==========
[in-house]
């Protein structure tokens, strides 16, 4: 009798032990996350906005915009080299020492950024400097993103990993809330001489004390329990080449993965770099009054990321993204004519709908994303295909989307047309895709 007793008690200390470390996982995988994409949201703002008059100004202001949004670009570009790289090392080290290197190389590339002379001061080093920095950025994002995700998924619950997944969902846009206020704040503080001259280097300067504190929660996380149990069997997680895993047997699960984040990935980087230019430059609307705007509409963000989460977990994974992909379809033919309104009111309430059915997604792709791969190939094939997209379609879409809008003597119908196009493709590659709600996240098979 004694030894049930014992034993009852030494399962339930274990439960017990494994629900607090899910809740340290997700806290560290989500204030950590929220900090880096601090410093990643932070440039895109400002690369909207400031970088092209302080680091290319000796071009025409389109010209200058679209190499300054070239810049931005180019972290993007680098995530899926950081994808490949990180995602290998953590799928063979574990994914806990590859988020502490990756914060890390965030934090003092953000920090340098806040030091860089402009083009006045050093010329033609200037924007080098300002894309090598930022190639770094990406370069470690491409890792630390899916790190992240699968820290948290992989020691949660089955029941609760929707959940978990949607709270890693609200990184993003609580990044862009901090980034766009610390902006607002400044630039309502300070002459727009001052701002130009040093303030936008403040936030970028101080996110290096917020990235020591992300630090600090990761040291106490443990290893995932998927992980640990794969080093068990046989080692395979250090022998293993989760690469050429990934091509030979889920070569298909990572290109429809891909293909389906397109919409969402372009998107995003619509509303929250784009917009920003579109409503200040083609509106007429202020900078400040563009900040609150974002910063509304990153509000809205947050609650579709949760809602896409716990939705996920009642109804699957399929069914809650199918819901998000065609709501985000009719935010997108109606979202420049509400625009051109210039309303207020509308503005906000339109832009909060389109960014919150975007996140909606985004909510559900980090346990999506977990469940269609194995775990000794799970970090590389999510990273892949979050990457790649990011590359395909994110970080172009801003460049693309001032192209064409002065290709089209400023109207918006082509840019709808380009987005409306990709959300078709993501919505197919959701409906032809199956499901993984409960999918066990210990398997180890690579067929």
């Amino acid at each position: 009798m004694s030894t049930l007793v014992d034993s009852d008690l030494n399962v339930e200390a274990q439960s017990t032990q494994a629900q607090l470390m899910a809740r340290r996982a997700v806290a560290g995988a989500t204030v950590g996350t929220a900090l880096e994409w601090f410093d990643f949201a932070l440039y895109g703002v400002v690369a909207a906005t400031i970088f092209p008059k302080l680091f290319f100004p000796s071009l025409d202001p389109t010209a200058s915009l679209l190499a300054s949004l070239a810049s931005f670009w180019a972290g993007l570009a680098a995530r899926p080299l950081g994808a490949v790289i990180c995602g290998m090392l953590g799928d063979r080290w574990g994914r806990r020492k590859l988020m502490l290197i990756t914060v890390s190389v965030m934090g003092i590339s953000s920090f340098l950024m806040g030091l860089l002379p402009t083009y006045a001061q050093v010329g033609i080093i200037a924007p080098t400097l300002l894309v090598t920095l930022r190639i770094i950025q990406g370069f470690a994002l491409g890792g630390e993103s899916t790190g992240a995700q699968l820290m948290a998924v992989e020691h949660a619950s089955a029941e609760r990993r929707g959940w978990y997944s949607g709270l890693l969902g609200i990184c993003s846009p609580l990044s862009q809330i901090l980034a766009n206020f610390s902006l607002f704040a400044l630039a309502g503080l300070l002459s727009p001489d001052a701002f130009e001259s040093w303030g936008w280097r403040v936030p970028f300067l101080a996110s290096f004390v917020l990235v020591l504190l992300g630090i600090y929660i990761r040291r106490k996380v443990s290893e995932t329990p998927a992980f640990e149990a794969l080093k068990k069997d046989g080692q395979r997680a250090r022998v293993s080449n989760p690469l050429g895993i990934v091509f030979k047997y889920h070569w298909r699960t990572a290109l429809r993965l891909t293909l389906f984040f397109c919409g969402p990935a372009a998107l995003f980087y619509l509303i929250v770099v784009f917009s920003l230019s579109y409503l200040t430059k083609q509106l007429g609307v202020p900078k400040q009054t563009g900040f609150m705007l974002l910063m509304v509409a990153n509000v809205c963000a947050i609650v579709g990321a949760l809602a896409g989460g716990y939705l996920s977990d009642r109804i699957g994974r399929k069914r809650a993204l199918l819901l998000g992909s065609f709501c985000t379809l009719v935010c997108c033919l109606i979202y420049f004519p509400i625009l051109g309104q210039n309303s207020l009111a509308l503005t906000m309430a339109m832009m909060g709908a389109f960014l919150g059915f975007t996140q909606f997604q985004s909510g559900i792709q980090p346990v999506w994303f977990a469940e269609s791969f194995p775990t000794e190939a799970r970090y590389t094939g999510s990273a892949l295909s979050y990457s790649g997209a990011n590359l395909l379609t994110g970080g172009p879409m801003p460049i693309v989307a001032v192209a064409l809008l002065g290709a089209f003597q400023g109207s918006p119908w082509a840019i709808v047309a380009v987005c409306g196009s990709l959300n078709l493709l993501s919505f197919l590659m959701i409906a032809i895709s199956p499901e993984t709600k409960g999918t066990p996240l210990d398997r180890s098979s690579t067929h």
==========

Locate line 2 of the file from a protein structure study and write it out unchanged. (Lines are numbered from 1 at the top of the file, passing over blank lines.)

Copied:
């Protein structure tokens, strides 16, 4: 009798032990996350906005915009080299020492950024400097993103990993809330001489004390329990080449993965770099009054990321993204004519709908994303295909989307047309895709 007793008690200390470390996982995988994409949201703002008059100004202001949004670009570009790289090392080290290197190389590339002379001061080093920095950025994002995700998924619950997944969902846009206020704040503080001259280097300067504190929660996380149990069997997680895993047997699960984040990935980087230019430059609307705007509409963000989460977990994974992909379809033919309104009111309430059915997604792709791969190939094939997209379609879409809008003597119908196009493709590659709600996240098979 004694030894049930014992034993009852030494399962339930274990439960017990494994629900607090899910809740340290997700806290560290989500204030950590929220900090880096601090410093990643932070440039895109400002690369909207400031970088092209302080680091290319000796071009025409389109010209200058679209190499300054070239810049931005180019972290993007680098995530899926950081994808490949990180995602290998953590799928063979574990994914806990590859988020502490990756914060890390965030934090003092953000920090340098806040030091860089402009083009006045050093010329033609200037924007080098300002894309090598930022190639770094990406370069470690491409890792630390899916790190992240699968820290948290992989020691949660089955029941609760929707959940978990949607709270890693609200990184993003609580990044862009901090980034766009610390902006607002400044630039309502300070002459727009001052701002130009040093303030936008403040936030970028101080996110290096917020990235020591992300630090600090990761040291106490443990290893995932998927992980640990794969080093068990046989080692395979250090022998293993989760690469050429990934091509030979889920070569298909990572290109429809891909293909389906397109919409969402372009998107995003619509509303929250784009917009920003579109409503200040083609509106007429202020900078400040563009900040609150974002910063509304990153509000809205947050609650579709949760809602896409716990939705996920009642109804699957399929069914809650199918819901998000065609709501985000009719935010997108109606979202420049509400625009051109210039309303207020509308503005906000339109832009909060389109960014919150975007996140909606985004909510559900980090346990999506977990469940269609194995775990000794799970970090590389999510990273892949979050990457790649990011590359395909994110970080172009801003460049693309001032192209064409002065290709089209400023109207918006082509840019709808380009987005409306990709959300078709993501919505197919959701409906032809199956499901993984409960999918066990210990398997180890690579067929």